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"less is more" according to customer research

Image Credit: Victoriano Izquierdo on Unsplash

‘Less is more’ according to customer research

Customers prefer businesses to adopt the “less is more” mindset, according to new research conducted by The University of Western Australia (UWA). 

Mental strain on customers

While businesses often aim to provide customers with many options, the International Journal of Management research claims that this can create a mental strain on customers. However, in reducing the number of choices, a more straightforward experience is made which is valued more by the consumer.

Company value

The study found that the positive impact a simple approach had on the customers resulted in greater company value. While a variety of choices, several promotions, and price fluctuations are common, the research found this could be doing a company more damage than good. 

Cognitive simplicity

UWA’s Dr. Richard Gruner and Professor Geoff Soutar studied the idea of cognitive simplicity and how it affects a customer’s interactions with a business. They found that being presented with more choices increases the number of choices the consumers have to make in day-to-day life, leading to increased mental fatigue. For this reason, they concluded it is better for companies to limit the number of options they offer.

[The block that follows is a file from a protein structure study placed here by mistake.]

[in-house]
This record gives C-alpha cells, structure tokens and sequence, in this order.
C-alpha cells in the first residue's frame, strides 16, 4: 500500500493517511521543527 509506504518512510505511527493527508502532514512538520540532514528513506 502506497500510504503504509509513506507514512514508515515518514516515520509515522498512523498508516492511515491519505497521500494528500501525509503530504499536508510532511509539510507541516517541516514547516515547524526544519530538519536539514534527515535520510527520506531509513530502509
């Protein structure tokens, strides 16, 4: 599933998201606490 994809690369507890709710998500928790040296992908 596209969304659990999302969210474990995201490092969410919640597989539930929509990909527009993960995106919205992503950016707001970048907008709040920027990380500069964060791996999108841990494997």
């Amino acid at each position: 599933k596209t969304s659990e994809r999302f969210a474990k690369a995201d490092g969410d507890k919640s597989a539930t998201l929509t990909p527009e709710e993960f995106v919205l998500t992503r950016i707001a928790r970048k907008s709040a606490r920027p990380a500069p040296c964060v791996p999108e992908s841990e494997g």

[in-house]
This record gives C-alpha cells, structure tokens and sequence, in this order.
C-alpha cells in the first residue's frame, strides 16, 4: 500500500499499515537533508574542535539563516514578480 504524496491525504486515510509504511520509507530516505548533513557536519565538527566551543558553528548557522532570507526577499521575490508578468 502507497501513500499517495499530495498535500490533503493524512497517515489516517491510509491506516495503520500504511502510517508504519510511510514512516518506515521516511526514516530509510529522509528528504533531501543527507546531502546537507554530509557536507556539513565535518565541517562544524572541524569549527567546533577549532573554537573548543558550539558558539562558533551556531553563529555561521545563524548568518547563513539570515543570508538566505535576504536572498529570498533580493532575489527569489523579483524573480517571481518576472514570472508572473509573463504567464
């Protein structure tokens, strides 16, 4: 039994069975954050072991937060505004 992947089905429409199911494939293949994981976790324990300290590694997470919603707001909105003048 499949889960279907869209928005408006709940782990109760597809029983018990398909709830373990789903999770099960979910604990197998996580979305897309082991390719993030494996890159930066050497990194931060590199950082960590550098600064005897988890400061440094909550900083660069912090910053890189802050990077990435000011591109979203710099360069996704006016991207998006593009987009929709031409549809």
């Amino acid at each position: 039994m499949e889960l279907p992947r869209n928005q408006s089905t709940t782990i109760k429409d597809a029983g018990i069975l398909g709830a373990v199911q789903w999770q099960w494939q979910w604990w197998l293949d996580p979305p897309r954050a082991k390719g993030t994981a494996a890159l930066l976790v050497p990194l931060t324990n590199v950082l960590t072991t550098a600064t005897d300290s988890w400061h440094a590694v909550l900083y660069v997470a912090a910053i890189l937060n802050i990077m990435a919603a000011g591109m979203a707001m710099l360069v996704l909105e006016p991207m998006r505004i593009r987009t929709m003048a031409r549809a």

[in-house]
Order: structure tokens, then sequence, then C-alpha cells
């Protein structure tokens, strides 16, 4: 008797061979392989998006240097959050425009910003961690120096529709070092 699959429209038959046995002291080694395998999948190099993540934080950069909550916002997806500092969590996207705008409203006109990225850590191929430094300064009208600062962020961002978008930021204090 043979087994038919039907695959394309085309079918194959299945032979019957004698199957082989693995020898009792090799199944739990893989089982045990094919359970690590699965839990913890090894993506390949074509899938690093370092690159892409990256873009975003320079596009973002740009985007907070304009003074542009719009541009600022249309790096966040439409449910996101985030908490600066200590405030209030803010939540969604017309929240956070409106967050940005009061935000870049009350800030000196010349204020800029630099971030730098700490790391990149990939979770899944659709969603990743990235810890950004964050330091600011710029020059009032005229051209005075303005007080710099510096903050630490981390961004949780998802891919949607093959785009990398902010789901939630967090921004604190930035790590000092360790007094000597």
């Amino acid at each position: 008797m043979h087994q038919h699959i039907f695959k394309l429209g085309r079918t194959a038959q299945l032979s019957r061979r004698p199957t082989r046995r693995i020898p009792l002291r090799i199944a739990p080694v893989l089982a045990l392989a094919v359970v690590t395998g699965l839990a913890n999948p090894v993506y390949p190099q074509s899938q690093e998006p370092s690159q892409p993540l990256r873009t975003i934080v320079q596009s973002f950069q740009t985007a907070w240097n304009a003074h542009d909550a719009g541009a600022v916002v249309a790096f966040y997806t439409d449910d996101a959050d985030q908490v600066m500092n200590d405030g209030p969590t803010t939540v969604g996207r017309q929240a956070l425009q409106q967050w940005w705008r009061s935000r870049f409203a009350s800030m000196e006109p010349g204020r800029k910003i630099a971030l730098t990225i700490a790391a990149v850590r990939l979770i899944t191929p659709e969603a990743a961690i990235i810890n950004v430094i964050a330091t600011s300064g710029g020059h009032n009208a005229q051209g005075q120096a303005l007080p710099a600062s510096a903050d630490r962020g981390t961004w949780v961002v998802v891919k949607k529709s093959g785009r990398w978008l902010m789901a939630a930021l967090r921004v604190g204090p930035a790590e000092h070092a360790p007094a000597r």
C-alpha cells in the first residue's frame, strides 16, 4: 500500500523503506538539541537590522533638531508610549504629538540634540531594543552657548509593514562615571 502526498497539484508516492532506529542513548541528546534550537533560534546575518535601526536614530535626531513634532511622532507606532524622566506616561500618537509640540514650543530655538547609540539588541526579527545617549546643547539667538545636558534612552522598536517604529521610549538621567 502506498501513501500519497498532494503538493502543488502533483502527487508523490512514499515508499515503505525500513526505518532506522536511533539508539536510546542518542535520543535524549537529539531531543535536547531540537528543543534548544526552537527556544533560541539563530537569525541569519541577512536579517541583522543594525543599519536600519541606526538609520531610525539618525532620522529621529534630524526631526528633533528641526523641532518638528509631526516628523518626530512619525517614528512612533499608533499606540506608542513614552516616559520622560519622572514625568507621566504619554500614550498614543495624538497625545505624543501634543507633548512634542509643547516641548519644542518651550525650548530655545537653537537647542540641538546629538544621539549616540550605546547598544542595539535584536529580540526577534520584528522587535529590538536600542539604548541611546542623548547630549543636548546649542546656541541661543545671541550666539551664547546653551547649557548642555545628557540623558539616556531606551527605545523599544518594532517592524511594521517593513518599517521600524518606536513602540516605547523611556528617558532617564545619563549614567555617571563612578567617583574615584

“We found consumers are willing to pay more for and are more likely to cherish brands they perceive as simple,” Dr. Gruner said.

“What matters more than an in-your-face presence is simplifying customers’ lives and solving their problems.”

Avoiding complexity

They examined the reasons for customers backing out of intended purchases and found that too many options were causing an overwhelming experience for the buyer.

“Consumers tend to reward companies that drive down their mental load, and many brands, including Aldi, Netflix, and Google, owe some of their success to their ability to simplify consumers’ experiences,” Dr. Gruner said.

“These brands are easy and convenient to use. They carefully examine how complexity is created and use strategies to avoid it in the product, promotion, and price decisions.” 

“These brands consider the entire customer journey throughout their organisation and are in turn often rewarded with strong performance and loyal customers,” Dr. Gruner said.

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Georgia Hillier

Georgia Hillier

Georgia is a journalist at Dynamic Business specialising in sales and marketing. She is currently undertaking a double degree in Psychology and Law at university.

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